Your Garden in July.
It’s officially summer and there’s plenty to do in your garden this month and all summer long!
July is the month of harvest and maintenance.
Taking care of your garden during the summer heat is essential and many of your early spring/late winter crops will be ready to harvest for you to enjoy.
It is also the perfect time to start using your recycled and collected rainwater to water and nourish your garden now the weather is getting warmer. Using recycled water is eco-friendly and particularly helpful during any summer droughts. Rainwater is actually much better for your plants too, it is naturally soft and rich in nitrogen which plants love and need! Your grass, plants and crops all feel the heat and to ensure they don’t dry out or die you must water them regularly either at the start or end of the day. Ensure the weather has cooled down before watering, this is because if you were to water at the hottest point of the day, you could potentially scorch plants foliage and spoil your efforts!
Certain crops such as pumpkins, squash and tomato plants need regular 'pinching out' pruning. This enables all the energy from the roots to go to the fruit of the plant instead of the vines and leaves. This can lead to a more bountiful crop growth by the end of summer. Not only that but it also allows the plant to stay healthy as it improves airflow and nourishment throughout the plant. Pruning also allows for the removal of any dead or diseased parts of the plant, which could potentially compromise it.
Tomato plants are particularly important to maintain and pinch out. To stop cordon tomatoes, remove the main shoot by cutting the leaf above the fourth truss. This will ensure the fruit continues to grow and ripen throughout its season.
Maintaining plants and ensuring they’re healthy is crucial for them to reach their full potential, including crops. Between the rain, in May and the heat in June, a perfect climate has been created for weeds to sprout and continue to grow. Weeds can quickly over take your garden and smother plants from the light and nutrients they desperately need to thrive. Regularly check your plants for weeds and aphids as both will feed on the plant's water supply and sunlight.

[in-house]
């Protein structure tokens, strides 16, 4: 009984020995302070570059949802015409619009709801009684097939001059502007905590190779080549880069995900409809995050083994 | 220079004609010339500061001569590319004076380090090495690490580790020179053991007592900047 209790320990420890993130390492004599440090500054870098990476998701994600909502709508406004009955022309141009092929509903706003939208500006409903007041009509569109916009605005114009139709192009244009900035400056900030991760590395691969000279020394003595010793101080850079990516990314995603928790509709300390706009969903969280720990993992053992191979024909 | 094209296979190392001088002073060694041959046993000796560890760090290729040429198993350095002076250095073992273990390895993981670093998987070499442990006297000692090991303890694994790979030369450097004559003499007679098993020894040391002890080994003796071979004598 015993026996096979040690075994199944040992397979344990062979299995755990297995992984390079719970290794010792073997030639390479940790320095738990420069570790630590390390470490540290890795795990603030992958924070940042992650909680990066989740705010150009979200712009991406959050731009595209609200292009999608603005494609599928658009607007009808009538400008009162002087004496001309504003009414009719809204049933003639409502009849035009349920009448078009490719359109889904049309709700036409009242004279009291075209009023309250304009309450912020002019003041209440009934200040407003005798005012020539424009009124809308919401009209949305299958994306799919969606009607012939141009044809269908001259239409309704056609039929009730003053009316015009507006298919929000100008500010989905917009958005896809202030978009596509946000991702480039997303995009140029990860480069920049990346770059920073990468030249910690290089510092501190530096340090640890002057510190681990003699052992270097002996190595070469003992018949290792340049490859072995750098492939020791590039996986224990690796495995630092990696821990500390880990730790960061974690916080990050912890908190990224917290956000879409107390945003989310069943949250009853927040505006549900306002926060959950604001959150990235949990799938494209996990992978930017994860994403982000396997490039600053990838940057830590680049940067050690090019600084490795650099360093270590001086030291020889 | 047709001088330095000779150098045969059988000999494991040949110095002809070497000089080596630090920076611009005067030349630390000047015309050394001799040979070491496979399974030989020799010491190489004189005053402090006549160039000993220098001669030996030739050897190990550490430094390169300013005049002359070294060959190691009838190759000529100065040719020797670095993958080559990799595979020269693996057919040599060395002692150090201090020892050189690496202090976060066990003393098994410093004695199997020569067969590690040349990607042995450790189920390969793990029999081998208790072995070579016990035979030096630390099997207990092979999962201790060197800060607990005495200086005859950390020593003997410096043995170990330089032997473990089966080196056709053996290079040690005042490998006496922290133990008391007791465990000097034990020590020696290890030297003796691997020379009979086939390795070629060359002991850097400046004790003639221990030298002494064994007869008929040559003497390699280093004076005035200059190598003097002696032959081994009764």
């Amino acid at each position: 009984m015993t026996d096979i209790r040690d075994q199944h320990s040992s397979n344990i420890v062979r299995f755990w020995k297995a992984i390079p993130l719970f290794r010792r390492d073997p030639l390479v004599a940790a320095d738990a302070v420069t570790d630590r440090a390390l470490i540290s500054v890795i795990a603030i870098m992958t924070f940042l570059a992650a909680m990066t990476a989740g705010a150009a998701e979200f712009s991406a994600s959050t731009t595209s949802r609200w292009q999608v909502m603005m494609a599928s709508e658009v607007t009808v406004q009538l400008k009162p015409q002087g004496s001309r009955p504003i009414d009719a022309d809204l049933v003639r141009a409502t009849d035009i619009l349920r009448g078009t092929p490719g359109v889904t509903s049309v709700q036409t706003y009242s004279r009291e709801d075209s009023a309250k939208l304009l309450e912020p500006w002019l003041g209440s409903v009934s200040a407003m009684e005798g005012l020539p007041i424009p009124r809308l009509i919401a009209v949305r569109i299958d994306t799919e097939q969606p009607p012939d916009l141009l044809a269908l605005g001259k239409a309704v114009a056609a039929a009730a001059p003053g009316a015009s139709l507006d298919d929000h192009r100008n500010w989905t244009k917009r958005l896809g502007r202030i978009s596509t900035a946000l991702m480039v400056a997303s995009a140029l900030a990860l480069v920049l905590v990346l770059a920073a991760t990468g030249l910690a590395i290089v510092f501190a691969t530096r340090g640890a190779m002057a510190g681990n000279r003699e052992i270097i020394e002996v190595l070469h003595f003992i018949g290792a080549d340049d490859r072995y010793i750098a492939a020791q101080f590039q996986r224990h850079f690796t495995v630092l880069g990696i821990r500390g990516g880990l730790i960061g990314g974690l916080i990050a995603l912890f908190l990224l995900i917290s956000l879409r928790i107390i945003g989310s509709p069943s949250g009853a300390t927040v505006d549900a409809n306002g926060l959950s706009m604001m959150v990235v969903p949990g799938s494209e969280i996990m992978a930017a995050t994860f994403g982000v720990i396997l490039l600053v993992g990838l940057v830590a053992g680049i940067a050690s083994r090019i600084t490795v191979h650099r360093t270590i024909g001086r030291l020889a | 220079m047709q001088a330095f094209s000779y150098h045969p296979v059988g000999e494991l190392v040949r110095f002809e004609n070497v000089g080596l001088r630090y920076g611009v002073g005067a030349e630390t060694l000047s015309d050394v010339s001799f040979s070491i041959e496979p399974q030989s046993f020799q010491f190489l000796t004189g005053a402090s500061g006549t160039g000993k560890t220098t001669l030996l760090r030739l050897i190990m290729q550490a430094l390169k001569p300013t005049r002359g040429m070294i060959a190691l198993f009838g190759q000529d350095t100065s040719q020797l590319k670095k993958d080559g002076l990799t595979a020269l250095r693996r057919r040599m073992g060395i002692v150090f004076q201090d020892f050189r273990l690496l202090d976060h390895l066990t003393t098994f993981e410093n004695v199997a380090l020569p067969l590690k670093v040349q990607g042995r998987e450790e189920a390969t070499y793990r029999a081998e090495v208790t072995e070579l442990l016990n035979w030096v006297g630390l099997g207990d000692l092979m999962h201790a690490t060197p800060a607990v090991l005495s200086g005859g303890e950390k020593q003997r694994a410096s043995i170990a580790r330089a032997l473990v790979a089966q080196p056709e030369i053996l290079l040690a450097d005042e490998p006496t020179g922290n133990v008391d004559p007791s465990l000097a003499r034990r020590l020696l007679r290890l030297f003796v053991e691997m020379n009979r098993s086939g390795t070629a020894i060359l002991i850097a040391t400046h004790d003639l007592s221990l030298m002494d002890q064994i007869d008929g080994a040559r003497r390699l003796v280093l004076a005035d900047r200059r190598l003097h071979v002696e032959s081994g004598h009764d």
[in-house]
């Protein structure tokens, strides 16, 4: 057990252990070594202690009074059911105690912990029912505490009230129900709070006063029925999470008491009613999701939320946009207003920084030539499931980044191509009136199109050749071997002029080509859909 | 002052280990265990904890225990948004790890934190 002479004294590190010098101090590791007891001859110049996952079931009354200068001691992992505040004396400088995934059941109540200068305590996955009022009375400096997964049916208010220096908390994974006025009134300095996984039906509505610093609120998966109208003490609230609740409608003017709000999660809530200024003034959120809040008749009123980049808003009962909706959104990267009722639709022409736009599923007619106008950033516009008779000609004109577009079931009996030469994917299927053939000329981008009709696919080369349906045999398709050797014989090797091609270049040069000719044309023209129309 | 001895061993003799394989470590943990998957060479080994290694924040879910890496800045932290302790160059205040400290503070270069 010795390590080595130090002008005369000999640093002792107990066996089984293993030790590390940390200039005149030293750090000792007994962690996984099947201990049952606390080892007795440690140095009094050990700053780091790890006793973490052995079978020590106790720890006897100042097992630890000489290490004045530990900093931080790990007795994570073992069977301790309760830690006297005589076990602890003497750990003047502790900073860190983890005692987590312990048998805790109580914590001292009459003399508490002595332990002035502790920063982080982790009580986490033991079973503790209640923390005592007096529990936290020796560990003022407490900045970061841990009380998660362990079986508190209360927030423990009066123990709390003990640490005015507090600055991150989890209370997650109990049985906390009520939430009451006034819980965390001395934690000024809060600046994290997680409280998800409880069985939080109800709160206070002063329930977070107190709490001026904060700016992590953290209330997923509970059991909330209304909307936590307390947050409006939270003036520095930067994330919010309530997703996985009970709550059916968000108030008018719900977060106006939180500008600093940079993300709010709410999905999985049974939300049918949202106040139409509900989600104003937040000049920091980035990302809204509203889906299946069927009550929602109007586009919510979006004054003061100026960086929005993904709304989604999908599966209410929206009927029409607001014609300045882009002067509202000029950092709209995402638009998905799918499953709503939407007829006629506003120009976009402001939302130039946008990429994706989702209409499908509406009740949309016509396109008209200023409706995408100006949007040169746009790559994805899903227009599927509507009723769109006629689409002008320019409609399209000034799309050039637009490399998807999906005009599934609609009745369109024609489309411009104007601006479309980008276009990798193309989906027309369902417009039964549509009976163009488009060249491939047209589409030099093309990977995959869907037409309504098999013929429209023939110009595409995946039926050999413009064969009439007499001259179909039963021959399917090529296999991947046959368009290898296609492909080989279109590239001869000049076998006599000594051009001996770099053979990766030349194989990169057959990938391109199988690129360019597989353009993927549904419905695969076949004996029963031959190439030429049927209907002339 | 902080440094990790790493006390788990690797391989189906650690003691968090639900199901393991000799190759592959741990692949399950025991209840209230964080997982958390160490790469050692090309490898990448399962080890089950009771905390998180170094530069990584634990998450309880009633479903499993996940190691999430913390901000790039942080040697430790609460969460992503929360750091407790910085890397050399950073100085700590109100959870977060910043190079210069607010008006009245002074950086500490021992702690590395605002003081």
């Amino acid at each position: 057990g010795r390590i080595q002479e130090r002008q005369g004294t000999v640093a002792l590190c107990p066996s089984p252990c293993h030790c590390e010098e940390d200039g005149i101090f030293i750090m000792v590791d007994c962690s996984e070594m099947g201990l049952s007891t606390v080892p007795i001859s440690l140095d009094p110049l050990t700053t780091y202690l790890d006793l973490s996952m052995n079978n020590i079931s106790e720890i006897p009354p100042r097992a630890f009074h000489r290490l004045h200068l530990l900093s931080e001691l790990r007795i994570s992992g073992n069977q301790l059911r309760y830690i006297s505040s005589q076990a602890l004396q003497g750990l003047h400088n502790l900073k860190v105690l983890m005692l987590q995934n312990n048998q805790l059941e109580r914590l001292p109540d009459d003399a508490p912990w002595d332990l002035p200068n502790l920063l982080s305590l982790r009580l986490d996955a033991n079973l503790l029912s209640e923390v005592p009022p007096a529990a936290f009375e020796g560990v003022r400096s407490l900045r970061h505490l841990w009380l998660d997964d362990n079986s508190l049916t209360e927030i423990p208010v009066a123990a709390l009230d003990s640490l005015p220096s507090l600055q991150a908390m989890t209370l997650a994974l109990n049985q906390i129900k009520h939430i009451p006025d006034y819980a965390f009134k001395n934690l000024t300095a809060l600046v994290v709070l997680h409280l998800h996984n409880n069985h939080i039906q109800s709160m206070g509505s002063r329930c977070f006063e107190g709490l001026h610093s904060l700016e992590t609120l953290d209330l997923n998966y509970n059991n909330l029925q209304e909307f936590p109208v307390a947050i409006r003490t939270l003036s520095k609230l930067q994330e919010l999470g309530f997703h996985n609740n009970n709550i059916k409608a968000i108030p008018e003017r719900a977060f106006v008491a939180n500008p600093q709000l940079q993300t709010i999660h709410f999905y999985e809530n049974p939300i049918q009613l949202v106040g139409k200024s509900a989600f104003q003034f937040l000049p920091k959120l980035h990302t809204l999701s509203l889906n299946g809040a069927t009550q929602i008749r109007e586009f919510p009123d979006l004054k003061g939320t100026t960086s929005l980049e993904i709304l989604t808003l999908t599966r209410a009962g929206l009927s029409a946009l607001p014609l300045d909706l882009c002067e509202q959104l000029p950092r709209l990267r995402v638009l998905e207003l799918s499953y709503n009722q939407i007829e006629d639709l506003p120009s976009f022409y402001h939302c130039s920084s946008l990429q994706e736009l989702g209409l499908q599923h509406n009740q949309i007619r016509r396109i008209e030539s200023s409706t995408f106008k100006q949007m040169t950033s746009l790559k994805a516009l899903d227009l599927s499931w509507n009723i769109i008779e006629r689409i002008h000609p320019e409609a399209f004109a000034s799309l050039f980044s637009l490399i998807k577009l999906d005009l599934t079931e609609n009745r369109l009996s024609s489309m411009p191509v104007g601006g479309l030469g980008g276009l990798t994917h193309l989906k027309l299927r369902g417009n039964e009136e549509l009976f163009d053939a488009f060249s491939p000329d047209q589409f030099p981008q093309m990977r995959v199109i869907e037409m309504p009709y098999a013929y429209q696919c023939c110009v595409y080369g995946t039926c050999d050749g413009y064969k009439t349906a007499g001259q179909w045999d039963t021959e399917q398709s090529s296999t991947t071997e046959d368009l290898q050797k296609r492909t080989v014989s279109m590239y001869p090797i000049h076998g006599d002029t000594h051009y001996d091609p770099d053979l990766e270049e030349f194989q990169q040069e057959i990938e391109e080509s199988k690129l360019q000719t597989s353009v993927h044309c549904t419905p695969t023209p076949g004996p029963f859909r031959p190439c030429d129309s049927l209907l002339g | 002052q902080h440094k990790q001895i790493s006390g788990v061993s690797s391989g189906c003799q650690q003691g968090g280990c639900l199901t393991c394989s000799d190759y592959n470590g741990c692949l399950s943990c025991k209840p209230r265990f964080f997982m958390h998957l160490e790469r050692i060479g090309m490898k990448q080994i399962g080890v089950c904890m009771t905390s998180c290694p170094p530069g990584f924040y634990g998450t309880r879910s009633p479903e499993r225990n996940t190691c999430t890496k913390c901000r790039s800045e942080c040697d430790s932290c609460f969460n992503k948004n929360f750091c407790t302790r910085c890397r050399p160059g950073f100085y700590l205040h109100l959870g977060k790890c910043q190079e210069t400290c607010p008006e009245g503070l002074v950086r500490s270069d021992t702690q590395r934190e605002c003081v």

When growing plants in containers they will be more likely to run out of nutrients and water during the summer months, much faster than your borders and beds. To keep on top of this, along with regular watering, feed them every one or two weeks with a liquid feed or slow release granules. Liquid feed is faster acting as once it is diluted with water, it's ready to go. Granules need sprinkling on the surface of the soil and hoeing in, this then allows them to dissolve, once watered. Every time it rains also releases more nutrients into the soil, with no extra effort from you.
Lack of water will be obvious as plants will show signs of limp leaves and yellowing of foliage. Most of the time plants can be salvaged when at this stage, so do not fear! Give hanging baskets, pots and planters a good drink and keep a close eye on them. If very dry they will need watering before you add any fertiliser as fertiliser is best added when the soil is moist already, we don't want any scorched plants!
Plant Food and Fertilisers
This month you will be able to start harvesting some of the spring crops you have grown. Many plants will be visibly ready as you will be able to see the crops grow and ripen in the sun.
Potatoes, carrots, berries, onions, beans, and many more will now be ready to harvest. Often you can tell your crops are ready to harvest by their size but for crops growing under the soil, such as potatoes, their leaves are the best indicator. When the potatoes are ready, the leaves start to turn yellow. The same goes for onions, their green foliage will start yellowing and falling over. Watch your plants closely over the coming weeks to know exactly when it is time!
There are many great crops to sow in July, it’s also a great time to prepare any winter crops. Spring cabbage, turnips, oriental vegetables, fennel, and winter salads are all great crops to sow this month.
The warm summer conditions will nourish and yield the crops to survive in the autumn and winter before their harvest in early 2024. The picture above shows what fennel seeds look like before and in their flowering state, quite an eye-catching plant, not to mention tasty when harvested!